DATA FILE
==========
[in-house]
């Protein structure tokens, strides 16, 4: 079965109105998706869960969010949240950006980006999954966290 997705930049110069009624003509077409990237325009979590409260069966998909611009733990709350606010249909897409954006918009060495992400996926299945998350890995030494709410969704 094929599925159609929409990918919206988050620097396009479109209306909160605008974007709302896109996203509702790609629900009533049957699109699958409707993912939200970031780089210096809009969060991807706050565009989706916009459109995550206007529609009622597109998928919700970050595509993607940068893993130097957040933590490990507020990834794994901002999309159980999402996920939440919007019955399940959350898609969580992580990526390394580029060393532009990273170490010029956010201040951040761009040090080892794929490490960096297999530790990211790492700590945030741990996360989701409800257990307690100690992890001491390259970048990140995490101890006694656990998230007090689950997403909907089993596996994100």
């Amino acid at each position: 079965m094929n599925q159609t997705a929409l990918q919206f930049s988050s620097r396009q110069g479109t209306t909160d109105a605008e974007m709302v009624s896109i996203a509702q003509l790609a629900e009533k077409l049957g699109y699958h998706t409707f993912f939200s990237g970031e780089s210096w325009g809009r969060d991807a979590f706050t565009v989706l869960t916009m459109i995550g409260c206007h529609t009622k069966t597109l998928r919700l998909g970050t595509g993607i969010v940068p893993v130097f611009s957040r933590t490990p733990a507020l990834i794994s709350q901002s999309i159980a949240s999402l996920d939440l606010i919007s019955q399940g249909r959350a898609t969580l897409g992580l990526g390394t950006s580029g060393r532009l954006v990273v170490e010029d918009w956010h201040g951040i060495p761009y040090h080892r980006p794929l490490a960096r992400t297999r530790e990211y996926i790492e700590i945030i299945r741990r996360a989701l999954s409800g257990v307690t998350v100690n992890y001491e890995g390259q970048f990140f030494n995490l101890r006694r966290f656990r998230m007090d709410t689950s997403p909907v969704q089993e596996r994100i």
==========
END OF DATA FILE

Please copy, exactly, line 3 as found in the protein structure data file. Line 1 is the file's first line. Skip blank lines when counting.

């Amino acid at each position: 079965m094929n599925q159609t997705a929409l990918q919206f930049s988050s620097r396009q110069g479109t209306t909160d109105a605008e974007m709302v009624s896109i996203a509702q003509l790609a629900e009533k077409l049957g699109y699958h998706t409707f993912f939200s990237g970031e780089s210096w325009g809009r969060d991807a979590f706050t565009v989706l869960t916009m459109i995550g409260c206007h529609t009622k069966t597109l998928r919700l998909g970050t595509g993607i969010v940068p893993v130097f611009s957040r933590t490990p733990a507020l990834i794994s709350q901002s999309i159980a949240s999402l996920d939440l606010i919007s019955q399940g249909r959350a898609t969580l897409g992580l990526g390394t950006s580029g060393r532009l954006v990273v170490e010029d918009w956010h201040g951040i060495p761009y040090h080892r980006p794929l490490a960096r992400t297999r530790e990211y996926i790492e700590i945030i299945r741990r996360a989701l999954s409800g257990v307690t998350v100690n992890y001491e890995g390259q970048f990140f030494n995490l101890r006694r966290f656990r998230m007090d709410t689950s997403p909907v969704q089993e596996r994100i």